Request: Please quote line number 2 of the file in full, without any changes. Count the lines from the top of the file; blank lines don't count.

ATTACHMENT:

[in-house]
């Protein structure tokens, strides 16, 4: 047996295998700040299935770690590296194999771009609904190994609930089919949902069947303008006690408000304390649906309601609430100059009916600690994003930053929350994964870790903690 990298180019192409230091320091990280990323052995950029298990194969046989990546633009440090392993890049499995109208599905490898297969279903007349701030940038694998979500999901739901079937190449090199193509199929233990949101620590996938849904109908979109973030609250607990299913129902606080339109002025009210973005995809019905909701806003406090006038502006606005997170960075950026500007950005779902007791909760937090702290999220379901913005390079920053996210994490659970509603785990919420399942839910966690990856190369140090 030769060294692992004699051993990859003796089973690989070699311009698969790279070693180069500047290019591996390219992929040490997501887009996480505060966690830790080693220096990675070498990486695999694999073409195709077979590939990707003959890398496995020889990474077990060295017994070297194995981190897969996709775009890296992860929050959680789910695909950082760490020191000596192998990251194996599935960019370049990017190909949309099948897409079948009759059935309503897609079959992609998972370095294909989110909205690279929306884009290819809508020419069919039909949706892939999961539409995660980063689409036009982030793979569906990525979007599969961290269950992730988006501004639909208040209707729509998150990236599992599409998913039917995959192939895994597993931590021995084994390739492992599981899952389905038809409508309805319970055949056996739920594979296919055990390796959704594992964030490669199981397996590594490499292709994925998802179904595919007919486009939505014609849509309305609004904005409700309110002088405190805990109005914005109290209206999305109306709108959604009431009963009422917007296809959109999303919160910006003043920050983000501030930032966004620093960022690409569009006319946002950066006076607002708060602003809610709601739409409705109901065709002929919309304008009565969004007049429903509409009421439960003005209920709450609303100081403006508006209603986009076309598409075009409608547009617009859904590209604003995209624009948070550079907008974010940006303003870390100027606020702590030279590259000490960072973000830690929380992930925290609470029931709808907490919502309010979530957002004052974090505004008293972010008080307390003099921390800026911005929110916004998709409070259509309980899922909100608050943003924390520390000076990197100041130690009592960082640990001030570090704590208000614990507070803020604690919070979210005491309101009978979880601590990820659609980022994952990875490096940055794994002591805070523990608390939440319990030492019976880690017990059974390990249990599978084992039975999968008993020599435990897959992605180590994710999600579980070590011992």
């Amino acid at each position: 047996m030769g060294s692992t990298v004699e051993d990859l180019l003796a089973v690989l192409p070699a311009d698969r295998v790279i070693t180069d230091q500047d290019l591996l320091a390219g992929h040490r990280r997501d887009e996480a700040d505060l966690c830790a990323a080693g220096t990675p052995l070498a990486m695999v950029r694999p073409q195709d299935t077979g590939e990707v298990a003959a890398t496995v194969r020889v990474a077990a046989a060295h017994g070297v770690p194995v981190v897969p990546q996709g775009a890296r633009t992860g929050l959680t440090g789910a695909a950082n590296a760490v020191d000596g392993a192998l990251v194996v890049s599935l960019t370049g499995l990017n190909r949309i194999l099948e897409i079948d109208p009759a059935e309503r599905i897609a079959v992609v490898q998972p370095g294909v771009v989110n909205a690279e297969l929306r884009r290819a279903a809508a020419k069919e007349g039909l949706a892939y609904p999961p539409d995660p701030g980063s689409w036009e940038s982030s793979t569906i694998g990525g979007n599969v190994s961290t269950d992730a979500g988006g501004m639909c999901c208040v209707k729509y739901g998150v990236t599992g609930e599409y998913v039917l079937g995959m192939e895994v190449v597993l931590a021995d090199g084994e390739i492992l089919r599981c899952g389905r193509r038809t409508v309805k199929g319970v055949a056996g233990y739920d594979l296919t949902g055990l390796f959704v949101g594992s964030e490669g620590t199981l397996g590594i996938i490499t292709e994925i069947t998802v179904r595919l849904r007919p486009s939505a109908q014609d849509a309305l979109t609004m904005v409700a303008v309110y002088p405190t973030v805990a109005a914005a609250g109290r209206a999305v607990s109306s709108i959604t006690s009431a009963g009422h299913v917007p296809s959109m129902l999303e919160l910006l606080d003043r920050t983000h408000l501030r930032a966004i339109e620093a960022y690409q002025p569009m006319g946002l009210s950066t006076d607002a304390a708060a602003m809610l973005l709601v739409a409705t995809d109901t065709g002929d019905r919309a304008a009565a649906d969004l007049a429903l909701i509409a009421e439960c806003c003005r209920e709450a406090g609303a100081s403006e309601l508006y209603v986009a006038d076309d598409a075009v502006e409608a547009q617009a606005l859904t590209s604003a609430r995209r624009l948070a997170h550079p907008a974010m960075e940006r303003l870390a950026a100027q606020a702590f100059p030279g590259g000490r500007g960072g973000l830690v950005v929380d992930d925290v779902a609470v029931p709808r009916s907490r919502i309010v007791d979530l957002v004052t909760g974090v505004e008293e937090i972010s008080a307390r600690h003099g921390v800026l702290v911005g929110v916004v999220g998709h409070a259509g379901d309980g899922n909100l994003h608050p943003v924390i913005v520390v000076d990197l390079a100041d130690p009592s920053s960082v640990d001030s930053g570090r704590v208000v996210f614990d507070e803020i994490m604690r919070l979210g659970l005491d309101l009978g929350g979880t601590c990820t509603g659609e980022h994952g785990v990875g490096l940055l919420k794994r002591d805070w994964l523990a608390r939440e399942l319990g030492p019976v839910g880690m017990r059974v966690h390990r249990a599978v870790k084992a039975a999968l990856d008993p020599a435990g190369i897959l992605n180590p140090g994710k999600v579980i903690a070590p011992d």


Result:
């Protein structure tokens, strides 16, 4: 047996295998700040299935770690590296194999771009609904190994609930089919949902069947303008006690408000304390649906309601609430100059009916600690994003930053929350994964870790903690 990298180019192409230091320091990280990323052995950029298990194969046989990546633009440090392993890049499995109208599905490898297969279903007349701030940038694998979500999901739901079937190449090199193509199929233990949101620590996938849904109908979109973030609250607990299913129902606080339109002025009210973005995809019905909701806003406090006038502006606005997170960075950026500007950005779902007791909760937090702290999220379901913005390079920053996210994490659970509603785990919420399942839910966690990856190369140090 030769060294692992004699051993990859003796089973690989070699311009698969790279070693180069500047290019591996390219992929040490997501887009996480505060966690830790080693220096990675070498990486695999694999073409195709077979590939990707003959890398496995020889990474077990060295017994070297194995981190897969996709775009890296992860929050959680789910695909950082760490020191000596192998990251194996599935960019370049990017190909949309099948897409079948009759059935309503897609079959992609998972370095294909989110909205690279929306884009290819809508020419069919039909949706892939999961539409995660980063689409036009982030793979569906990525979007599969961290269950992730988006501004639909208040209707729509998150990236599992599409998913039917995959192939895994597993931590021995084994390739492992599981899952389905038809409508309805319970055949056996739920594979296919055990390796959704594992964030490669199981397996590594490499292709994925998802179904595919007919486009939505014609849509309305609004904005409700309110002088405190805990109005914005109290209206999305109306709108959604009431009963009422917007296809959109999303919160910006003043920050983000501030930032966004620093960022690409569009006319946002950066006076607002708060602003809610709601739409409705109901065709002929919309304008009565969004007049429903509409009421439960003005209920709450609303100081403006508006209603986009076309598409075009409608547009617009859904590209604003995209624009948070550079907008974010940006303003870390100027606020702590030279590259000490960072973000830690929380992930925290609470029931709808907490919502309010979530957002004052974090505004008293972010008080307390003099921390800026911005929110916004998709409070259509309980899922909100608050943003924390520390000076990197100041130690009592960082640990001030570090704590208000614990507070803020604690919070979210005491309101009978979880601590990820659609980022994952990875490096940055794994002591805070523990608390939440319990030492019976880690017990059974390990249990599978084992039975999968008993020599435990897959992605180590994710999600579980070590011992």